Create your Polkadot accounts with any of the secure and user-friendly wallet listed on the Polkadot website.
See the Wallets section for more information about different wallet options available, and specifically the wallets and extensions page, which lists the user friendly wallet projects funded by the Polkadot/Kusama Treasuries or by the Web3 Foundation Grants Program.
This document covers the basics of Polkadot accounts. See the Advanced Account page for more information about accounts such as account derivation and indices. For a more in-depth explanation of the cryptography behind Polkadot accounts, please see the cryptography page.
📄️ Account Abstraction
Polkadot's Native Account Abstraction.
📄️ Account Identity
On-chain Identity, Judgements and Registrars.
📄️ Multi-Signature Accounts
Multi-signature Accounts on Polkadot.
📄️ Proxy Accounts
Proxy Accounts on Polkadot.
📄️ Pure Proxy Accounts
Pure Proxy Accounts on Polkadot.
An address is the public part of a Polkadot account. The private part is the key used to access this address. The public and private parts together make up a Polkadot account. You can think of the public address of your account, like your mailbox and the private key like the key to open that mailbox. Anybody can send mail to your mailbox, but only you can access it as only you have access to its key. In the context of Polkadot accounts, anybody can send tokens to your public address, but only you can transact with them using your private key. That is why you should keep your private key secret.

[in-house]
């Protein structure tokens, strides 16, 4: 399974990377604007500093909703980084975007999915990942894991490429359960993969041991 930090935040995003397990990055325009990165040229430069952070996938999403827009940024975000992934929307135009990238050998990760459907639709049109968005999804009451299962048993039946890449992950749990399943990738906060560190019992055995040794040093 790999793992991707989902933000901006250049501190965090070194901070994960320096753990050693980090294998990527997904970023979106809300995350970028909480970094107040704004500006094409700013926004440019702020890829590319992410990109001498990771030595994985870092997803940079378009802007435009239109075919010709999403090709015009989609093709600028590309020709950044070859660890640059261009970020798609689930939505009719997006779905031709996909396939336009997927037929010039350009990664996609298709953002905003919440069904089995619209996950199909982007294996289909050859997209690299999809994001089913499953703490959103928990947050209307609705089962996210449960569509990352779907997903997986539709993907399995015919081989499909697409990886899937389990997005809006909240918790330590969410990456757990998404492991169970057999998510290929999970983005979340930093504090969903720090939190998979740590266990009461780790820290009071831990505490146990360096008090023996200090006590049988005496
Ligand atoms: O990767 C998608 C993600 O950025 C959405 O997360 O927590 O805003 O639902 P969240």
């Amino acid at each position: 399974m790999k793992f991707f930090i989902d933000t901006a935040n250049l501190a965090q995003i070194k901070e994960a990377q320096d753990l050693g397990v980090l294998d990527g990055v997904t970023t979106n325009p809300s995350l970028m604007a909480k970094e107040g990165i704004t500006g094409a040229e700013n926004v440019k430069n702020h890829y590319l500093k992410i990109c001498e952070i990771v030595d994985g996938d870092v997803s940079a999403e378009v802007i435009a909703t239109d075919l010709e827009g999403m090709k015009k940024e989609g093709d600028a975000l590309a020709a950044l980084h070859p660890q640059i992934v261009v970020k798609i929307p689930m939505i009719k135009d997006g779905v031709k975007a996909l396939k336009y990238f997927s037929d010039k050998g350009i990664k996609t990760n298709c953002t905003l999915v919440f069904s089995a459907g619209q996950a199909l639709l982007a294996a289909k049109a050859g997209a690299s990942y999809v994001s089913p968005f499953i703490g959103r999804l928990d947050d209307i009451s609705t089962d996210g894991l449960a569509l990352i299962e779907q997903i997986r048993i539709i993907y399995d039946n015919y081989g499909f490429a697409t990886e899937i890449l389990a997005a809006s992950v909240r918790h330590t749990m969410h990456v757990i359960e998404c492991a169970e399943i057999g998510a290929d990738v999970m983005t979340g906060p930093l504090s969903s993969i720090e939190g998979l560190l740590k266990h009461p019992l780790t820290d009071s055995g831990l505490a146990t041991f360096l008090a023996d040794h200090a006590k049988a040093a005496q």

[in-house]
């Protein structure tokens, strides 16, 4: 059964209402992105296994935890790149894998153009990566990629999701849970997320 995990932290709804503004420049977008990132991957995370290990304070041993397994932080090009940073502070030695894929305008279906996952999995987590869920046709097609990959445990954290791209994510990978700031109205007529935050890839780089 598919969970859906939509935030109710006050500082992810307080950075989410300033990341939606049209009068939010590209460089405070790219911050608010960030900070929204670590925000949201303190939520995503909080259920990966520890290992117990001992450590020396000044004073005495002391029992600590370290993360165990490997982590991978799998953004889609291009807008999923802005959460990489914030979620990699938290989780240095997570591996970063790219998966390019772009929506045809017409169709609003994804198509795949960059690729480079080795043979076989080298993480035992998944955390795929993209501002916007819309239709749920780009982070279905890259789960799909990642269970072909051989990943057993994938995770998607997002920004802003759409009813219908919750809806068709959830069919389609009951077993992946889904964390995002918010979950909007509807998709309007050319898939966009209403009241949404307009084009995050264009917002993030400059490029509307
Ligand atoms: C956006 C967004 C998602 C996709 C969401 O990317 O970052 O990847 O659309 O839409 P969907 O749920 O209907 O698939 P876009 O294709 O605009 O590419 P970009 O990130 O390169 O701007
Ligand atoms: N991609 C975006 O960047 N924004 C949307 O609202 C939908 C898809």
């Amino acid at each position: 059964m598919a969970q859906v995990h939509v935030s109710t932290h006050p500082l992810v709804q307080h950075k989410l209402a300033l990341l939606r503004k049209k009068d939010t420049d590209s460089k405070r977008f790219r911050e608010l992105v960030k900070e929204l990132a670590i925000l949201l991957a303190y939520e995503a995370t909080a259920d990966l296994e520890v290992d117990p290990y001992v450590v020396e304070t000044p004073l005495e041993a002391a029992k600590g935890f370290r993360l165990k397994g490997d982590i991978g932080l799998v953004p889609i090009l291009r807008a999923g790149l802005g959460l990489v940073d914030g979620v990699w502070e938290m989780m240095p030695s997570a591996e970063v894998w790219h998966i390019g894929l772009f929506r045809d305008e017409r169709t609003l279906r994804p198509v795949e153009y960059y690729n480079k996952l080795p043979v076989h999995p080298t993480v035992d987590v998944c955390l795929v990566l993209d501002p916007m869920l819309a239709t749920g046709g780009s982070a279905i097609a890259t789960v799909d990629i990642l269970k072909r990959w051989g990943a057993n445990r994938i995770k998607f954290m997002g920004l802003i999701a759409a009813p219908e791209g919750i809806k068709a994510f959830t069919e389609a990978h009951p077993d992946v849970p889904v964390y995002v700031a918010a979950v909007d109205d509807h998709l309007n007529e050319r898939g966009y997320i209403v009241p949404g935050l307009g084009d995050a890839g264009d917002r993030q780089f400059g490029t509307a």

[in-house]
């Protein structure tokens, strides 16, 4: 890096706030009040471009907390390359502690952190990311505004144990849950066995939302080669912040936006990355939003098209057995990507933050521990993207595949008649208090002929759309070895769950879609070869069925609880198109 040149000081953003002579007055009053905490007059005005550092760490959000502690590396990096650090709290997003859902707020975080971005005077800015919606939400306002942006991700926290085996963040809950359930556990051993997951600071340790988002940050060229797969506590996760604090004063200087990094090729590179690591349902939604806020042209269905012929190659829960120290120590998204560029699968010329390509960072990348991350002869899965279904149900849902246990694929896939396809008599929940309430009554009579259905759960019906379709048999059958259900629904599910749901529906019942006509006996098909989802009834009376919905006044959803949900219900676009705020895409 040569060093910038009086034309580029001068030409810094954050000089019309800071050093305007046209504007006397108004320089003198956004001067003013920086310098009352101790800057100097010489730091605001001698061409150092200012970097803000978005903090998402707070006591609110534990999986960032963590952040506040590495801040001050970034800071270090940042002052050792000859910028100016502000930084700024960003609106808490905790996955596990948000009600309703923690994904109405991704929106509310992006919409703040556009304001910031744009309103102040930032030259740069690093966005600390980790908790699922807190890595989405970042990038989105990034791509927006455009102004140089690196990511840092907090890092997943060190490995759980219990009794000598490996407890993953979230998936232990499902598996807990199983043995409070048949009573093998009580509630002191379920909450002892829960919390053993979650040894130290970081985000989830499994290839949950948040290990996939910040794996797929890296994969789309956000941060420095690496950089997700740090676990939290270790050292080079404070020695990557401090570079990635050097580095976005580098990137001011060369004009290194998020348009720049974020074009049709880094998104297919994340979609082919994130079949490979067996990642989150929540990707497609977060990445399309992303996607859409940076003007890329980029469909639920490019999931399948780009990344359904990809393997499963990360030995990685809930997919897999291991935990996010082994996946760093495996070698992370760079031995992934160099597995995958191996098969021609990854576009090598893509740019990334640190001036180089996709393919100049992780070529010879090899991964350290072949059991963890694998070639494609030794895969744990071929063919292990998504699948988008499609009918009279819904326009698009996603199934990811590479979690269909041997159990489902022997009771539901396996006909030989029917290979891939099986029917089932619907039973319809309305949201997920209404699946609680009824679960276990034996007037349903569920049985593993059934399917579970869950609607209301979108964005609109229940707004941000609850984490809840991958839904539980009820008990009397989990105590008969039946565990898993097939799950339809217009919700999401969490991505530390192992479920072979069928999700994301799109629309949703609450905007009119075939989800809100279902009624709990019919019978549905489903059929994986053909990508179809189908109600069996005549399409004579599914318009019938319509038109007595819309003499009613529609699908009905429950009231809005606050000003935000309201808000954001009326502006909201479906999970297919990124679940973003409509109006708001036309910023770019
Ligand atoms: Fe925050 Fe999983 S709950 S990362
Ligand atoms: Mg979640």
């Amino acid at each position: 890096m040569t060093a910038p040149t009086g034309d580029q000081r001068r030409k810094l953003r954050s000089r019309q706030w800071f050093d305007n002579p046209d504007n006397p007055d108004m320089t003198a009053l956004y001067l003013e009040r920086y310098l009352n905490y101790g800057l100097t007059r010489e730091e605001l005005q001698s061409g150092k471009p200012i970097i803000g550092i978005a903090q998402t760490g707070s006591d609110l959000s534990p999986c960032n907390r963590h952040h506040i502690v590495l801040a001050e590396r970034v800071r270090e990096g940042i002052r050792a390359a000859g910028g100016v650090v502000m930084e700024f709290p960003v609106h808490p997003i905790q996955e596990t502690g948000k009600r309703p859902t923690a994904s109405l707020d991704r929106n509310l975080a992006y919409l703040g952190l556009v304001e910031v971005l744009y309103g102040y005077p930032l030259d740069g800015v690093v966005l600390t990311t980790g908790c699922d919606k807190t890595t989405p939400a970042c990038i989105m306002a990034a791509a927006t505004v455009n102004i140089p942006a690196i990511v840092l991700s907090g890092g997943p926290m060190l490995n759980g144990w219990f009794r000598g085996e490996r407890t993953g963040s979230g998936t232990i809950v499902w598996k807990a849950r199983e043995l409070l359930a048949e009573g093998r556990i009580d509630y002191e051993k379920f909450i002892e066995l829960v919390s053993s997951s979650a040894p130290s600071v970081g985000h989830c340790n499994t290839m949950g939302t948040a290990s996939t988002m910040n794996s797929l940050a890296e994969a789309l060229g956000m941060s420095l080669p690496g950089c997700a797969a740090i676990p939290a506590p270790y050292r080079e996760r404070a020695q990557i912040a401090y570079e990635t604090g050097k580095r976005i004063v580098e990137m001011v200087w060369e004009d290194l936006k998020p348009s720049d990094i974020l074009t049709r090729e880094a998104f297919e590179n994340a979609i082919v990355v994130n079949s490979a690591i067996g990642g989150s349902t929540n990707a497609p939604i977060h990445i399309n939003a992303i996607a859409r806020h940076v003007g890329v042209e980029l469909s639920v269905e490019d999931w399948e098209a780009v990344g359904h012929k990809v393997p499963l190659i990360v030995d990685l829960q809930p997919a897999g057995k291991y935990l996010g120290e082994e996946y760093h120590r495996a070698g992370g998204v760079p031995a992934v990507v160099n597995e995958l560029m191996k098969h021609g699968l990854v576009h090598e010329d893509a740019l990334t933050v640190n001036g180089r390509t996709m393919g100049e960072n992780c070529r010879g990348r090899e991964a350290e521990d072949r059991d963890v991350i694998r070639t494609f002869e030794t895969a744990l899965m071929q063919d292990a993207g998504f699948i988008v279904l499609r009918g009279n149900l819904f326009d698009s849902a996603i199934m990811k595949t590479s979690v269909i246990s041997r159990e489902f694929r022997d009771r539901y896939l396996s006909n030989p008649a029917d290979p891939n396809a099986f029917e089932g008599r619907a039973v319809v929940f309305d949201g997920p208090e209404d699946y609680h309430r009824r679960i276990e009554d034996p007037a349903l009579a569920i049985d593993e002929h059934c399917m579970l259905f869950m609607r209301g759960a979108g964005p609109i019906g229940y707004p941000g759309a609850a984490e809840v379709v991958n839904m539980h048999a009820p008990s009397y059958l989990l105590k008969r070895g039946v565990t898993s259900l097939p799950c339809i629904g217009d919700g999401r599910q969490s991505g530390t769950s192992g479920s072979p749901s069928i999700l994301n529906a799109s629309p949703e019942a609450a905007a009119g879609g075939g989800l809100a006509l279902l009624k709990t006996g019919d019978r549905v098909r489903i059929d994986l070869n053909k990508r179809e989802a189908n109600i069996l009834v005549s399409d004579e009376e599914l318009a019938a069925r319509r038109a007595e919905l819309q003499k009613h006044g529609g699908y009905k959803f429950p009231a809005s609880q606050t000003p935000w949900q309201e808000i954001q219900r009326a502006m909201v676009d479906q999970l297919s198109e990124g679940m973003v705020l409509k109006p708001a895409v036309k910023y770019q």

Mnemonic Seed Phrase
A user's account requires a private key that can sign on to one of the supported curves and signature schemes. Without a private key, an account cannot sign anything. In Polkadot there are some exceptions of accounts that do not have known private keys (i.e. keyless accounts). Such accounts are multi-signature accounts, pure proxies, and system accounts that are not discussed here and are meant for an advanced audience.
A typical 12-word mnemonic seed phrase is shown below.
'caution juice atom organ advance problem want pledge someone senior holiday very'
Its corresponding private/public keypair is also shown.
Secret seed (Private key): 0x056a6a4e203766ffbea3146967ef25e9daf677b14dc6f6ed8919b1983c9bebbc
Public key (SS58): 5F3sa2TJAWMqDhXG6jhV4N8ko9SxwGy8TpaNS1repo5EYjQX